Over the past three weeks, news reports and social media images have captured the torrid experience of Nigerians, beleaguered by the acute scarcity of Premium Motor Spirit (PMS), popularly known as petrol. Official and unofficial reports have confirmed that the current petrol scarcity was as a result of the withdrawal from circulation of millions of litres of toxic PMS, allegedly imported into the country from Belgium, with the consequent disruption of the national supply chain.
Before the withdrawal of the batch of toxic fuel, which the regulatory agency, Nigeria Midstream and Downstream Petroleum Regulatory Authority (NMDPRA), said contained an unusually high percentage of methanol, many Nigerians had already suffered untold damage to their vehicles, and possibly, to their health. The extraordinarily high methane level was more than the industry standard of less than 5%, as is obtainable in China, Russia, India, the United States of America, and most of Europe, and also above the standard prescribed by the Standard Organisation of Nigeria (SON), and the Nigerian Upstream Regulatory Commission (NUPRC).
Initially when the news of this deleterious occurrence hit media outlets, there was a deafening silence from both the Nigerian National Petroleum Company (NNPC) which is solely responsible for the importation of petrol via its Direct–Sales- Direct-Purchase (DSDP) scheme, and President Buhari, who doubles as the Minister of Petroleum. It took the persistence of the media and the strident outcry of the suffering general public for the Group Managing Director of the NNPC, Mr Kolo Mele Kyari to belatedly lay bare the truth of the situation.
At his press conference, Mr Kyari indicted some fuel importers, namely Duke Oil, the trading arm of the NNPC, MRS, Oando, and a consortium comprising Emadeb/Hyde/AY Maikifi/Brittania, for bringing contaminated fuel into the country.
Curiously, and symptomatic of the perennial Nigerian tragedy of finger pointing, blame shifting and opaque accountability, one after the other, Duke Oil, MRS, Oando and the consortium Emadeb/ Hyde/ AY/Maikifi / Brittania distanced themselves from the saga during their appearance before the investigative panel of the House of Representatives Committee on Petroleum Downstream.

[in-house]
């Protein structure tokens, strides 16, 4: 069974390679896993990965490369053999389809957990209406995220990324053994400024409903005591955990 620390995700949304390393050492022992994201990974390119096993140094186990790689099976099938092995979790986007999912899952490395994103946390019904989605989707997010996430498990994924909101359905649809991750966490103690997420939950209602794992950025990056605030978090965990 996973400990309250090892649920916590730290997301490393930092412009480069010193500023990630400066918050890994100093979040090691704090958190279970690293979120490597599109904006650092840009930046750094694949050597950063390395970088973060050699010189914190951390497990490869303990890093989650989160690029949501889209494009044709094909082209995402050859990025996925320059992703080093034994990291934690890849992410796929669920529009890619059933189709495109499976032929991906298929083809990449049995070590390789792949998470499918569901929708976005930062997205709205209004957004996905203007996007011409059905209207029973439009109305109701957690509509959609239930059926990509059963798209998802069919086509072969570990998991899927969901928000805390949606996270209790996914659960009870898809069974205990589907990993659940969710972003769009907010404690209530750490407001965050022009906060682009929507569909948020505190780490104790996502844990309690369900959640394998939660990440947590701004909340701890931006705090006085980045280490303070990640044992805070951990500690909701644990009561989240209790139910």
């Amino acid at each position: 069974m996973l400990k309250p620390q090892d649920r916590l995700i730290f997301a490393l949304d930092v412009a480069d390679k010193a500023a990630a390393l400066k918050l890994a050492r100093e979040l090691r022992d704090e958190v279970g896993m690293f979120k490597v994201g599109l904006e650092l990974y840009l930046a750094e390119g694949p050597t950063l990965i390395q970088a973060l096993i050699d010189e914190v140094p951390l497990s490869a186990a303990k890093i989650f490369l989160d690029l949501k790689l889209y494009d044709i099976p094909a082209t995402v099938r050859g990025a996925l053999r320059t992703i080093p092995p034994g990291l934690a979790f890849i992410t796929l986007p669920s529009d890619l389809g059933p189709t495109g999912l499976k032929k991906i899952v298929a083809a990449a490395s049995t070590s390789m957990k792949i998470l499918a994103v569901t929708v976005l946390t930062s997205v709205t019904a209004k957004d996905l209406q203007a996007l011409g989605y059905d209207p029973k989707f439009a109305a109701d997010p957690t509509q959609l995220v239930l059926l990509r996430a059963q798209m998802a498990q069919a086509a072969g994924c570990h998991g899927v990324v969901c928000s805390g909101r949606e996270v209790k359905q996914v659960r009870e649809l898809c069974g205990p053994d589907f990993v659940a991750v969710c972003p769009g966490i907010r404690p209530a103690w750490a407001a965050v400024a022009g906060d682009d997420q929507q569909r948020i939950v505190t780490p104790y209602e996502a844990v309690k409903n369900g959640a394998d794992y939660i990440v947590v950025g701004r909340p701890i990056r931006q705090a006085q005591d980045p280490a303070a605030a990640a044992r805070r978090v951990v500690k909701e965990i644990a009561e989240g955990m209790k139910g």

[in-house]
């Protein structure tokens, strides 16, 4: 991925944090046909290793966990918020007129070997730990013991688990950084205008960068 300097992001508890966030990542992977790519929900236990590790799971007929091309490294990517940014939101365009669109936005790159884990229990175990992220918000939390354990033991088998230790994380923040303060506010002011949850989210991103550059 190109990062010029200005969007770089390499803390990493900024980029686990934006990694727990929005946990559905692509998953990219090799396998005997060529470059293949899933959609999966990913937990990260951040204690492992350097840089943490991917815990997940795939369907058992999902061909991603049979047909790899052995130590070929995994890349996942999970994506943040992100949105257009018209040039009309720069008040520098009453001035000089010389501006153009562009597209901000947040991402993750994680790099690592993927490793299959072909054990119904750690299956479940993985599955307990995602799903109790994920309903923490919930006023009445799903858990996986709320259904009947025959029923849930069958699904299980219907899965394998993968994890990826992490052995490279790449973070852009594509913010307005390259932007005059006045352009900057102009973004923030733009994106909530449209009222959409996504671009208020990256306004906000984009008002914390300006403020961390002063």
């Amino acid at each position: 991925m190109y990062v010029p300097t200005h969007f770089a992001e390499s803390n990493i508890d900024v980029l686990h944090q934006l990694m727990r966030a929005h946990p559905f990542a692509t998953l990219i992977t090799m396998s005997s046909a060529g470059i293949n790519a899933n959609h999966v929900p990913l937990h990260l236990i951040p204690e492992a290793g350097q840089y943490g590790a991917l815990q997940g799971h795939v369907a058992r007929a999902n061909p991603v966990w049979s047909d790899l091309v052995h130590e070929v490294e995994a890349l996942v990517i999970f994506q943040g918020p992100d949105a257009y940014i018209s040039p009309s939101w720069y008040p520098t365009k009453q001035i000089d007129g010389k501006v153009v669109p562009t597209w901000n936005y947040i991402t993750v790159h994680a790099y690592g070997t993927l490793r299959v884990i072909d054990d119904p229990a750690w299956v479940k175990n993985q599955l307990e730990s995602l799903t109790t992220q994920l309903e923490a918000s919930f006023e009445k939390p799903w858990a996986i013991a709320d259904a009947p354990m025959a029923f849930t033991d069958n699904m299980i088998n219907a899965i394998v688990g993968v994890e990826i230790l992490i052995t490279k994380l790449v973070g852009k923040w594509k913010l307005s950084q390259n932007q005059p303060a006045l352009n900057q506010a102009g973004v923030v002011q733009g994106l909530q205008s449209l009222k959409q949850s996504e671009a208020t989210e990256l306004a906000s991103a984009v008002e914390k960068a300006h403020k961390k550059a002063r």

Mr Kyari, at a similar appearance before the House of Representatives panel, expressed his regret to Nigerians, stating that “It is completely unavoidable; we didn’t see it coming”. Similarly the Minister of State for Petroleum Resources, Mr Timipre Sylva, in a statement through his media aide, Horatious Egwa, blamed the incident on “inspection failure”, reiterating the federal government’s regret, and sympathising with the citizenry “over the unforeseen hardship, occasioned by the inevitable scarcity”.
The National Association of Seadogs (Pyrates Confraternity) hereby expresses deep displeasure and disappointment over the latest fuel imbroglio. It was completely avoidable, and represents an inexcusable example of gross dereliction of duty and official negligence. The apologies already offered are vacuous and insufficient, and the Federal Government, through its agencies – the NNPC and NMDPRA – should be held accountable for this unsavoury occurrence. The regulators, whose statutory responsibility it is to manage the fuel importation and distribution supply chain, simply failed to live up to the most basic expectations. It is quite befuddling that even if this blatant irresponsibility was not detected at the point of loading in Belgium, the vetting system put in place in Nigeria at taxpayers’ expense, should have discovered it.
Either through compromise, willful negligence, or sheer incompetence, the people entrusted to ensure adequate standards of imported petrol failed in their official duty and, in the process, imperilled our citizens. It is shameful that after being unable to revive the four refineries in the country, despite the humongous yearly Turn around Maintenance (TAM) budgets, the NNPC has continued to mismanage the oil sector with a persistent lack of transparency in its operations.
We hereby support calls for all those involved in the inspection chain that should have prevented the present embarrassing situation from happening be placed on suspension pending investigation.
Also a transparent, adequate and acceptable template must be designed to compensate those who have suffered material losses as a result of using the contaminated fuel.
Furthermore, Nigerians expect that the ongoing probe would be allowed to run its course, and its outcome made public. All officials found culpable should be made to face the full wrath of the law. Regulators who outsource their responsibilities and plunge the country into avoidable chaos need not be at their duty posts a day longer. All companies indicted should face punitive fines to ensure a strong deterrence to future misconduct.
Nigerians have had enough of poor leadership across political and economic strata, and the depressing scenes of citizens spending invaluable productive hours hunting for petrol should jolt any right thinking leadership into spontaneous action.
President Muhammadu Buhari’s administration must use the opportunity of the toxic fuel saga to correct the impression that his government is too weak to sanction erring officials who habitually display rankling impunity in the course of their duties. He does not need another public outcry after the next catastrophic event before wielding the big stick on behalf of his long-suffering citizens.